More than a dozen roads were closed on Friday, a train line was blocked and several rural areas were isolated after heavy rain and rapidly melting snow set off major flooding in the counties of Nor- and Sør-Trøndelag. The Stjørdal area emerged as among the hardest hit.
Officials at the Norwegian Water Resources and Energy Directorate (NVE) feared the water levels from rivers and streams would rise to levels that would make the flooding the worst in 50 years.
Unseasonably warm temperatures and a lot of rain has especially swelled waterways in the Trøndelag counties of central Norway. The rain in combination with melting snow and ice was especially swelling waterways east and north of Trondheim, and NVE warned the water could keep rising through the weekend.
Meteorologists, however, said the rain was due to let up, bringing some relief to the area. “We’ve had a difficult night,” chief engineer Asbjørn Osnes of NVE told Norwegian Broadcasting (NRK), “but the rain is letting up.” He hoped the water levels would start to recede.
The waters were rising most quickly at Krinsvatn in Rissa on Thursday, but the river Stordalselva around Åfjord in Sør-Trøndelag seemed to overtake the dubious distinction during the night. Residents of Åford had to use boats to get home from work and school on Thursday.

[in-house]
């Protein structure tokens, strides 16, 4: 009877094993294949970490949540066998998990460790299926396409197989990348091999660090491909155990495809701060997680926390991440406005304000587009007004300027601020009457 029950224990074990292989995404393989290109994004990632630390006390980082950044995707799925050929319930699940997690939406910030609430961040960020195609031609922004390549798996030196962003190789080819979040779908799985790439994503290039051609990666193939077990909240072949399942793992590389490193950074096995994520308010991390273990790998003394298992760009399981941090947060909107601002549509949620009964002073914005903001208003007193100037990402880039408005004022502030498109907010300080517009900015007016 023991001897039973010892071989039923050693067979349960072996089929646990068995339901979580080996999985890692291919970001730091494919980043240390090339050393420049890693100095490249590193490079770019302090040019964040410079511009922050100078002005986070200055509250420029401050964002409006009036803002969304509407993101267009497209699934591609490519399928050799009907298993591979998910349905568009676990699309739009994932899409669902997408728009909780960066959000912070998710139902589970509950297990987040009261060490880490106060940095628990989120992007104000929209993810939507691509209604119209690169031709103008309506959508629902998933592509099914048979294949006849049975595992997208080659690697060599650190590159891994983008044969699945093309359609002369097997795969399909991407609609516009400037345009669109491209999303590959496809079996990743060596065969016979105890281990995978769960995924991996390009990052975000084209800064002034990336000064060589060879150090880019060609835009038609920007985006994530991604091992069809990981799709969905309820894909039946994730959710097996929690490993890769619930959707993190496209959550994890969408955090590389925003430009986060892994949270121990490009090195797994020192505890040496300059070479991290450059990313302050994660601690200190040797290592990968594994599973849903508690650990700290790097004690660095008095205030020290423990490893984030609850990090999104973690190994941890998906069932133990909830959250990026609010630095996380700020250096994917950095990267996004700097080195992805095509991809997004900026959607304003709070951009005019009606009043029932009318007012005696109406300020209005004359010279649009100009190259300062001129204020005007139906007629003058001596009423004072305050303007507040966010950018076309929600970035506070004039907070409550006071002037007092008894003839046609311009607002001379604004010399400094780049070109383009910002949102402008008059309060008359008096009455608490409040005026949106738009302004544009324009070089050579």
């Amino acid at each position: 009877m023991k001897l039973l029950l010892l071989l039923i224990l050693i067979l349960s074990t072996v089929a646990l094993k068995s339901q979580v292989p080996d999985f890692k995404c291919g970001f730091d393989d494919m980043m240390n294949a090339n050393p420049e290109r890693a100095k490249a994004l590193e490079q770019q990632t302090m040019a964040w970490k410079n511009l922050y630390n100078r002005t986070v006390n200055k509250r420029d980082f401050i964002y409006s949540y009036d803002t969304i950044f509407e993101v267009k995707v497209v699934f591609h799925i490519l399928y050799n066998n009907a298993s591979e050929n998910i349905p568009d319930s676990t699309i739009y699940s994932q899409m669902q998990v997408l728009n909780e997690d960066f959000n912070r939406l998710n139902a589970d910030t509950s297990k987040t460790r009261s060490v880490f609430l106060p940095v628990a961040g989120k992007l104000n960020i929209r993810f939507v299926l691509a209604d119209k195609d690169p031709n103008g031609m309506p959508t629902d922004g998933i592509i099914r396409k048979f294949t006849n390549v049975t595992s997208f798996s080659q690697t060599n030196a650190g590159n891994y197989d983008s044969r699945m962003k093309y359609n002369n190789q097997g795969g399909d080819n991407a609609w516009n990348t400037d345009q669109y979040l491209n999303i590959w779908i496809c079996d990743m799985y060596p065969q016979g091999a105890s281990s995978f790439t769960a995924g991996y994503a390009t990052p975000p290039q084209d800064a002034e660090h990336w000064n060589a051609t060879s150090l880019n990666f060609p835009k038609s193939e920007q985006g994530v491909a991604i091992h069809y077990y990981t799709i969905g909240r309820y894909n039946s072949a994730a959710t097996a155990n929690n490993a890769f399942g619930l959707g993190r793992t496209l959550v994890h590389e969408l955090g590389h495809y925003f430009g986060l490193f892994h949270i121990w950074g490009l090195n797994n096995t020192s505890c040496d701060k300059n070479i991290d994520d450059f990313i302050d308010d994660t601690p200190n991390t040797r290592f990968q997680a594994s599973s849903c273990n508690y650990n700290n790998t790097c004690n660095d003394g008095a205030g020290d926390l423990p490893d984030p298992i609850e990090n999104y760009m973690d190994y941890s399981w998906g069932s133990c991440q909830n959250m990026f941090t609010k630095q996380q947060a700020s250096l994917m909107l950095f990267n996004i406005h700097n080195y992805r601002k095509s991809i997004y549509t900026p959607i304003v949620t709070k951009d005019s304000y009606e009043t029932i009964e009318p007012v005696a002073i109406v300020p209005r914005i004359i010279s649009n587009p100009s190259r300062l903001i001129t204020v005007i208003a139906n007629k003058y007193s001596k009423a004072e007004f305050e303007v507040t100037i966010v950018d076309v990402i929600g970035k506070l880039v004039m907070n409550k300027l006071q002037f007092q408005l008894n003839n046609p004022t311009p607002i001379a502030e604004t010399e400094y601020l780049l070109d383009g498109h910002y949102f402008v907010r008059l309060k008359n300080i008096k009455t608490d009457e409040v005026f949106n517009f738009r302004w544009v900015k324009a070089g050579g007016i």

The rainfall at Åfjord was so heavy that the area received as much in one day this week as it normally gets in a month. Several hundred residents of Åfjord were isolated on Friday by the flooding, as it cut off local roads.
NVE officials also feared more rockslides in the area and the train line Meråkerbanen also had to close between Hell and Storlien. Officials blamed the closure on the heavy rain and fear that ground under the tracks would be washed away. The main train line Norlandsbanen re-opened, with regular service due to resume on Friday.
Views and News from Norway/Nina Berglund
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